He took major damage and will face a grid penalty if a new gearbox is required for Suzuka. Yet Vettel and the Ferrari principal, Maurizio Arrivabene, remain upbeat. Their engine showed great promise and the race pace was hugely impressive on a track expected to favour Mercedes. Without their problems their form had the potential for a one-two in Malaysia. They remain up against it in the championship battle but have at least suggested they are able to make a fight of it in the remaining five races.

Sebastian Vettel started from the back of the grid at the Malaysian Grand Prix.
Sebastian Vettel started from the back of the grid at the Malaysian Grand Prix. Photograph: Pixathlon/HZ/SIPA/REX/Shutterstock

Young guns firing

A performance that justifies McLaren’s faith and confidence in Stoffel Vandoorne will have been hugely pleasing to the team and driver. He out-qualified his team-mate Fernando Alonso, in seventh to the Spaniard’s ninth and beat him on the track. The Belgian ran as high as fifth before closing out a classy display with seventh place in the race. The 25-year-old has always had strong ability, he won the GP2 championship in 2015 by a 108-point margin over Alexander Rossi, but has struggled to show it in his first full season in F1.

The McLaren has very much been built around Alonso and beginning his career with the lack of power and reliability problems of its Honda power unit was a baptism of fire for Vandoorne. He has struggled but in Malaysia proved his mettle and outraced his team-mate, who could manage only 11th. Credit, too, to Pierre Gasly, who made a strong F1 debut for Toro Rosso. He finished in 14th despite enduring back pain throughout the race because of an uncomfortable seating position. He will drive again for Toro Rosso at Suzuka before returning to the same track two weeks later, where he has a chance to win the Japanese Super Formula series.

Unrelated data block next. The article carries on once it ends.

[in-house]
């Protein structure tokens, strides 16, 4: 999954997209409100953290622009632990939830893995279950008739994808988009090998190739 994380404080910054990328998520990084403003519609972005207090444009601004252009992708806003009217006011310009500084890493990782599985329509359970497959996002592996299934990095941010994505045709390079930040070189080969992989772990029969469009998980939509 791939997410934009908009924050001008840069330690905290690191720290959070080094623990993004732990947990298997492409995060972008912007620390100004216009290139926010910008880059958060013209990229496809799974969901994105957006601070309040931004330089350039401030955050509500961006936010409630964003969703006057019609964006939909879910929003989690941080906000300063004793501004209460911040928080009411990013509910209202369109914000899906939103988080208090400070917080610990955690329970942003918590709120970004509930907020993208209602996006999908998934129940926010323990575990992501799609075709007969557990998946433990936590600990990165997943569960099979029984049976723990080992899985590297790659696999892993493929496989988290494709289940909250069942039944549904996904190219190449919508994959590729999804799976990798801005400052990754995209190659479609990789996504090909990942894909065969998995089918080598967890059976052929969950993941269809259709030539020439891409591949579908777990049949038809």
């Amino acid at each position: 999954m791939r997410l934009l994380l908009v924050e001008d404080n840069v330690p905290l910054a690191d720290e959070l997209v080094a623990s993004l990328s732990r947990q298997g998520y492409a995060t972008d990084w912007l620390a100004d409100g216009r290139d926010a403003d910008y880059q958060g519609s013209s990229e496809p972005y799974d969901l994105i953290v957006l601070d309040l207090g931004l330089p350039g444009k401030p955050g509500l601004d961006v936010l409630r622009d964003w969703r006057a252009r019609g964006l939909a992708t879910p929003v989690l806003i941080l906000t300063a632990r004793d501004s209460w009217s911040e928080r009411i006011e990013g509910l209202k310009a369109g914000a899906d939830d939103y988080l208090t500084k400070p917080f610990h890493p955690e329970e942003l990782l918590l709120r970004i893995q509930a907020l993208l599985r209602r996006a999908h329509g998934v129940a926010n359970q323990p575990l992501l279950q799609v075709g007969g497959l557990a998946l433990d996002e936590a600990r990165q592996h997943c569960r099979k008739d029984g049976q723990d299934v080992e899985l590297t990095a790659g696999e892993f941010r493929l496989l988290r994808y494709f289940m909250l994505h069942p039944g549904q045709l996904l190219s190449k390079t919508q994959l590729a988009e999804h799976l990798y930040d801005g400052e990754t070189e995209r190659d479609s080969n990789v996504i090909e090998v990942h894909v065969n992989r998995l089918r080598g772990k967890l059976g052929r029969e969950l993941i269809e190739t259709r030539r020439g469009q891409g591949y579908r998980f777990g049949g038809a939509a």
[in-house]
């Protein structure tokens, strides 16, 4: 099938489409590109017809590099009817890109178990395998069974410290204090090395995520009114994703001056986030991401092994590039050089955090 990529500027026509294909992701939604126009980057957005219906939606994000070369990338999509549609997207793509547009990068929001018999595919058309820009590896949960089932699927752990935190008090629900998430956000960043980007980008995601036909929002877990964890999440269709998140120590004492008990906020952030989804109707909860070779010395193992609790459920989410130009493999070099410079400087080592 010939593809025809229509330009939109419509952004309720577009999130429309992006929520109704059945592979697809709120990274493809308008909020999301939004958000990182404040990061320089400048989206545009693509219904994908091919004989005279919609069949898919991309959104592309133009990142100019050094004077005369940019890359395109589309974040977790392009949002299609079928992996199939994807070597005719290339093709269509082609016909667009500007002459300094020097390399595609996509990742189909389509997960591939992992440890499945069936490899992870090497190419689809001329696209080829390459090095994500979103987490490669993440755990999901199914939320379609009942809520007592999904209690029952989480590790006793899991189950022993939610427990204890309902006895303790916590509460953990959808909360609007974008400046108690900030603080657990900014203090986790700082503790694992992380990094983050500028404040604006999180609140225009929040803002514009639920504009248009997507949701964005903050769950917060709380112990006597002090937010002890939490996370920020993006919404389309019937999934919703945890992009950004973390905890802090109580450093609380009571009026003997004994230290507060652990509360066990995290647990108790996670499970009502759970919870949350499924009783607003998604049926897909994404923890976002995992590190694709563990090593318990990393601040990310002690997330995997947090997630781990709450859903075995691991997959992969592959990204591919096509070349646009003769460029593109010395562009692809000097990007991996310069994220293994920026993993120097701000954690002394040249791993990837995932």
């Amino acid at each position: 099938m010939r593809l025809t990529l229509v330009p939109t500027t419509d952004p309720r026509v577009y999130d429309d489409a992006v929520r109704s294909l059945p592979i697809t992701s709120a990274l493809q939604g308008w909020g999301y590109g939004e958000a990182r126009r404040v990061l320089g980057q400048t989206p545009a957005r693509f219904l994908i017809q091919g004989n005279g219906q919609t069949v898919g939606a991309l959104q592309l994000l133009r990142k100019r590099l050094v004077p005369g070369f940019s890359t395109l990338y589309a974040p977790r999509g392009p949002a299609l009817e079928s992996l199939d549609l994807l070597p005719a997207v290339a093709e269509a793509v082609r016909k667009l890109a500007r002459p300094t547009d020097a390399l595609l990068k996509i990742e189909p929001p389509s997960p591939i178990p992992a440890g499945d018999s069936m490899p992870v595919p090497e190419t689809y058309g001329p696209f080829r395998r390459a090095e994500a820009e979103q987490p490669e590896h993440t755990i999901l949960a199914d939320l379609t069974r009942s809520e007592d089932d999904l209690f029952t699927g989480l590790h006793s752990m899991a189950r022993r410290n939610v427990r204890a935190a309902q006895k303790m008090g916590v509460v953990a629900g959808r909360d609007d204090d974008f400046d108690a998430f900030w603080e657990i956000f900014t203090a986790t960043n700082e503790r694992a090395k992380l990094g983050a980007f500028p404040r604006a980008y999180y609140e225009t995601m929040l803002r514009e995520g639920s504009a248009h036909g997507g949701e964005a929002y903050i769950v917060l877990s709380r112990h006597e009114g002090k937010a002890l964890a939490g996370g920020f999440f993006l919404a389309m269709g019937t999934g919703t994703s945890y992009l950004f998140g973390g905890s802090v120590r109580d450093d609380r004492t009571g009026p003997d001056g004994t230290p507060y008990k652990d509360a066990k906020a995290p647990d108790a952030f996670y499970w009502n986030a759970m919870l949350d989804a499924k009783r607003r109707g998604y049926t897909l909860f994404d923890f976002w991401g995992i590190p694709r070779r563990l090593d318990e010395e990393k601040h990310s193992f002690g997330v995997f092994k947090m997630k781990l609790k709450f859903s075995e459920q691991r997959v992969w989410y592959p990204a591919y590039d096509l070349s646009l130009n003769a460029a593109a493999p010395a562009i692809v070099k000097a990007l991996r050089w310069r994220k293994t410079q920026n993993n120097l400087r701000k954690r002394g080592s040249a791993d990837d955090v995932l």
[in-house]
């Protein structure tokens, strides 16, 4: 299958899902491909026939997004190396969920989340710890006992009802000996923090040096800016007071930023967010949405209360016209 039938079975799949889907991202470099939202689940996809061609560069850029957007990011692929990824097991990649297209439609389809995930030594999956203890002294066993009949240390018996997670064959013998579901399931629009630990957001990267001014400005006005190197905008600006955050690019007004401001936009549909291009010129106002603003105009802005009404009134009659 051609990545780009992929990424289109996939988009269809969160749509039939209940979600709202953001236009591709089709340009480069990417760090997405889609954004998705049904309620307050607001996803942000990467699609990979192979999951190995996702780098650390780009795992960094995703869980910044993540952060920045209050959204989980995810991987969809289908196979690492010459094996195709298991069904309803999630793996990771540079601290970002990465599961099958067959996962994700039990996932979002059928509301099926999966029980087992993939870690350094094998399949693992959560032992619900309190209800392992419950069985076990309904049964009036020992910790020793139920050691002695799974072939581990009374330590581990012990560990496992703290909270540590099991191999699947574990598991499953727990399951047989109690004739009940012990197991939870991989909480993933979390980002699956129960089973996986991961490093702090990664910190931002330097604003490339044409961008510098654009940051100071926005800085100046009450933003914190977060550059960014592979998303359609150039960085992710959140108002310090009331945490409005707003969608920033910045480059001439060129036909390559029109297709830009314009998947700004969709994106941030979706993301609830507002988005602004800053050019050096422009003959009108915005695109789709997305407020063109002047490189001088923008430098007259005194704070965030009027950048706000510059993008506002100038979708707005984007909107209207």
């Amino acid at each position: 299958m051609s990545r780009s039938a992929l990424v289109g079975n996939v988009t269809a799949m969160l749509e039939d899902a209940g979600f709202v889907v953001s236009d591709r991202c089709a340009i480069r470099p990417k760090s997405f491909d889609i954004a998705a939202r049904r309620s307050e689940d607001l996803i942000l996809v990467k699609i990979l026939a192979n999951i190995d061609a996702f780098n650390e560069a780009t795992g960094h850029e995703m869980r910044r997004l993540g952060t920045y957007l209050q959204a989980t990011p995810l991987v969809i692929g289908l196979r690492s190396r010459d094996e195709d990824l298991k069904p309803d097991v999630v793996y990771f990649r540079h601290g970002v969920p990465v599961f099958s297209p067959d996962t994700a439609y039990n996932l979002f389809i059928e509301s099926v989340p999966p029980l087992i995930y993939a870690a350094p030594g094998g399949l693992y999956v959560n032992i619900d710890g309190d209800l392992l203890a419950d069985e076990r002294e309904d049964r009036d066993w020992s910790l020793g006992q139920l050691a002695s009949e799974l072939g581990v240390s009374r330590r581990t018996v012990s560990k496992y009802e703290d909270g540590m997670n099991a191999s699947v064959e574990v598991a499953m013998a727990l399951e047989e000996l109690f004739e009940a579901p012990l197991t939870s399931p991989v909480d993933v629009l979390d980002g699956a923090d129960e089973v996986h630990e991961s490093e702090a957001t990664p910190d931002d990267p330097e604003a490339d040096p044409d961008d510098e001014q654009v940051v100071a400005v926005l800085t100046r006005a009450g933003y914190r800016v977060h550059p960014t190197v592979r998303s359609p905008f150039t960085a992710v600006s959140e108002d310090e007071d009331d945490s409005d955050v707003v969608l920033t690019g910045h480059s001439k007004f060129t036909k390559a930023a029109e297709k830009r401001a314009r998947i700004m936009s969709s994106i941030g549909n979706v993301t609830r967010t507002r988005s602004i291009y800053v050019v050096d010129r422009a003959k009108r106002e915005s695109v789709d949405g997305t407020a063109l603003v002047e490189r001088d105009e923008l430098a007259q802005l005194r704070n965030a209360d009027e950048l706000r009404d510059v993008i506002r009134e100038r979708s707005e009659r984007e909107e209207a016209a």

Racing matters most

It may have been a fairly long-winded way to state the obvious but when, over the weekend, F1’s owners revealed the results of a major survey of fans it turned out that racing was the most important aspect of the sport. Their survey – conducted across 14,000 people from the UK, US, Germany, Italy, Brazil, China and Russia – concluded that for 55% it was the racing that appealed most. A third of those polled also wanted to better understand the technology behind the cars, which displays a singular failure of the sport to properly promote the hugely complex and technologically advanced power units of the turbo-hybird era.

It also focused on “segmentation”, dividing fans according to responses with the two most engaged groups dubbed “excitables” and “purists”, sobriquets which would doubtless cause most horror. Perhaps most interesting, however, was that a significant proportion of those two groups were from the US and China – both areas where the sport has always felt it needed to make more of an impression. Certainly it is a strong indicator at least that the Formula One Group’s intention to increase the number of GPs in the US has some numbers to back it up.


Giles Richards

The GuardianTramp